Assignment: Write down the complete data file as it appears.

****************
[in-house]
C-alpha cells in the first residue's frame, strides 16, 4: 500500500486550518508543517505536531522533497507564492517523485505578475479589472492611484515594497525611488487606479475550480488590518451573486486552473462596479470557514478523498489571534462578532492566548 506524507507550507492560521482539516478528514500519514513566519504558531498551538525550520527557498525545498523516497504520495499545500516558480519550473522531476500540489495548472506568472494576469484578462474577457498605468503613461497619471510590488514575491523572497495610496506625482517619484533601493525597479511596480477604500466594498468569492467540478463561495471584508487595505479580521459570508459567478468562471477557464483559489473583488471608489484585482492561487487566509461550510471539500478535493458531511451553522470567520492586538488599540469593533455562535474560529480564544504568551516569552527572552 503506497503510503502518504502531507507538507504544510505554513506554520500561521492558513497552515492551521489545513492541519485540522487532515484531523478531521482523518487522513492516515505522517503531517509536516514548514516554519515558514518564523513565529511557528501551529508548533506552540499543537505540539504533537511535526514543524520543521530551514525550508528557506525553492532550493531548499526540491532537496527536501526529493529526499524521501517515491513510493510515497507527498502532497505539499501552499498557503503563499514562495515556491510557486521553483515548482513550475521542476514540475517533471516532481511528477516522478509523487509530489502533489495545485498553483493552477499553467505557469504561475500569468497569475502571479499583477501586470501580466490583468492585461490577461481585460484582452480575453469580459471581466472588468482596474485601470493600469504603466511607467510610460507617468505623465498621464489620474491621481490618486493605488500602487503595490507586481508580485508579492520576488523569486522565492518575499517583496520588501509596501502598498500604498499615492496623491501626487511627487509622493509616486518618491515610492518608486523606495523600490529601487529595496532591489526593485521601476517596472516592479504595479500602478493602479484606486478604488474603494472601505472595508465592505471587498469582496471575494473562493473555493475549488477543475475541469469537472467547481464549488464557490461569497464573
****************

[in-house]
C-alpha cells in the first residue's frame, strides 16, 4: 500500500486550518508543517505536531522533497507564492517523485505578475479589472492611484515594497525611488487606479475550480488590518451573486486552473462596479470557514478523498489571534462578532492566548 506524507507550507492560521482539516478528514500519514513566519504558531498551538525550520527557498525545498523516497504520495499545500516558480519550473522531476500540489495548472506568472494576469484578462474577457498605468503613461497619471510590488514575491523572497495610496506625482517619484533601493525597479511596480477604500466594498468569492467540478463561495471584508487595505479580521459570508459567478468562471477557464483559489473583488471608489484585482492561487487566509461550510471539500478535493458531511451553522470567520492586538488599540469593533455562535474560529480564544504568551516569552527572552 503506497503510503502518504502531507507538507504544510505554513506554520500561521492558513497552515492551521489545513492541519485540522487532515484531523478531521482523518487522513492516515505522517503531517509536516514548514516554519515558514518564523513565529511557528501551529508548533506552540499543537505540539504533537511535526514543524520543521530551514525550508528557506525553492532550493531548499526540491532537496527536501526529493529526499524521501517515491513510493510515497507527498502532497505539499501552499498557503503563499514562495515556491510557486521553483515548482513550475521542476514540475517533471516532481511528477516522478509523487509530489502533489495545485498553483493552477499553467505557469504561475500569468497569475502571479499583477501586470501580466490583468492585461490577461481585460484582452480575453469580459471581466472588468482596474485601470493600469504603466511607467510610460507617468505623465498621464489620474491621481490618486493605488500602487503595490507586481508580485508579492520576488523569486522565492518575499517583496520588501509596501502598498500604498499615492496623491501626487511627487509622493509616486518618491515610492518608486523606495523600490529601487529595496532591489526593485521601476517596472516592479504595479500602478493602479484606486478604488474603494472601505472595508465592505471587498469582496471575494473562493473555493475549488477543475475541469469537472467547481464549488464557490461569497464573